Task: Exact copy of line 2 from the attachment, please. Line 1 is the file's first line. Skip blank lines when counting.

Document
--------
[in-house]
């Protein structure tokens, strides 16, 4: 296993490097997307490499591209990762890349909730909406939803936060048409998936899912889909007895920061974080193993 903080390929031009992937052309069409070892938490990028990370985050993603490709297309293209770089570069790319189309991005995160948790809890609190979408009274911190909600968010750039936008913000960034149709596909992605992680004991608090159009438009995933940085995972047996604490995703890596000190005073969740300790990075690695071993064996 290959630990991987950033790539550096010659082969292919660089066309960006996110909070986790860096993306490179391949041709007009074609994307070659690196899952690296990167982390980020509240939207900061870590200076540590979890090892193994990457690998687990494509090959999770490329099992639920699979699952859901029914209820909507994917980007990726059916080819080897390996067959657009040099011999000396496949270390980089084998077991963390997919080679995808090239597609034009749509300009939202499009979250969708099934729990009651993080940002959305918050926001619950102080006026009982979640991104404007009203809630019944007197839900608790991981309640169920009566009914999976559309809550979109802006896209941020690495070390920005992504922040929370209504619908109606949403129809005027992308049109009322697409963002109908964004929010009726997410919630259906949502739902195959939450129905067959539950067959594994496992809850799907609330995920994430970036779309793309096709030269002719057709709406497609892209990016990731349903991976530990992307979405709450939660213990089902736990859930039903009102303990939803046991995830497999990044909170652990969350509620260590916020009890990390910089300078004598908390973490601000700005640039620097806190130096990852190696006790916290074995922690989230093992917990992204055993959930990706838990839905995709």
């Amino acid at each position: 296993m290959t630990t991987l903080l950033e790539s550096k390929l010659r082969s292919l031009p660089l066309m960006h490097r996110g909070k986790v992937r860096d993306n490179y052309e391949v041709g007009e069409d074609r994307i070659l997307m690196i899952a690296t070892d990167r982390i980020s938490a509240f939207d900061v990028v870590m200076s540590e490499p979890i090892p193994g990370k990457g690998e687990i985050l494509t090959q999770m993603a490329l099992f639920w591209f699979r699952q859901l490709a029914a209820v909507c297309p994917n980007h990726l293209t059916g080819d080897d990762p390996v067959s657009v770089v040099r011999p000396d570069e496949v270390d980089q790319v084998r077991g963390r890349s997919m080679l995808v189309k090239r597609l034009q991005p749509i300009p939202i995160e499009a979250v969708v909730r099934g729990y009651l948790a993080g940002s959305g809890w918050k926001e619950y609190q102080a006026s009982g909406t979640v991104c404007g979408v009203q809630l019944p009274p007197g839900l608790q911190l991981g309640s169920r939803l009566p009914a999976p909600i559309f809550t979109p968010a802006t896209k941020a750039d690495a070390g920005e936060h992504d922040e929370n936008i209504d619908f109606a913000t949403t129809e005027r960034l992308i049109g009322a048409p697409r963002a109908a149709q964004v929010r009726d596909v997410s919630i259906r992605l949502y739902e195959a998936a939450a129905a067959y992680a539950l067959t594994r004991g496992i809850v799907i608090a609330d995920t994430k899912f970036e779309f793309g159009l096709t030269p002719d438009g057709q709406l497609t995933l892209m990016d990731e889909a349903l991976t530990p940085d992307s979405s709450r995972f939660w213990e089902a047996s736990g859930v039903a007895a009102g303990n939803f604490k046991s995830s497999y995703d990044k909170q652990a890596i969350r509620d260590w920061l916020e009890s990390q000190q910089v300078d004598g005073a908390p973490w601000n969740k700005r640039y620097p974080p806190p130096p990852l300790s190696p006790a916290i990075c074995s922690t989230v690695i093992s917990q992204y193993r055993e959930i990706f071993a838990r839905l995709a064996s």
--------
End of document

């Protein structure tokens, strides 16, 4: 296993490097997307490499591209990762890349909730909406939803936060048409998936899912889909007895920061974080193993 903080390929031009992937052309069409070892938490990028990370985050993603490709297309293209770089570069790319189309991005995160948790809890609190979408009274911190909600968010750039936008913000960034149709596909992605992680004991608090159009438009995933940085995972047996604490995703890596000190005073969740300790990075690695071993064996 290959630990991987950033790539550096010659082969292919660089066309960006996110909070986790860096993306490179391949041709007009074609994307070659690196899952690296990167982390980020509240939207900061870590200076540590979890090892193994990457690998687990494509090959999770490329099992639920699979699952859901029914209820909507994917980007990726059916080819080897390996067959657009040099011999000396496949270390980089084998077991963390997919080679995808090239597609034009749509300009939202499009979250969708099934729990009651993080940002959305918050926001619950102080006026009982979640991104404007009203809630019944007197839900608790991981309640169920009566009914999976559309809550979109802006896209941020690495070390920005992504922040929370209504619908109606949403129809005027992308049109009322697409963002109908964004929010009726997410919630259906949502739902195959939450129905067959539950067959594994496992809850799907609330995920994430970036779309793309096709030269002719057709709406497609892209990016990731349903991976530990992307979405709450939660213990089902736990859930039903009102303990939803046991995830497999990044909170652990969350509620260590916020009890990390910089300078004598908390973490601000700005640039620097806190130096990852190696006790916290074995922690989230093992917990992204055993959930990706838990839905995709």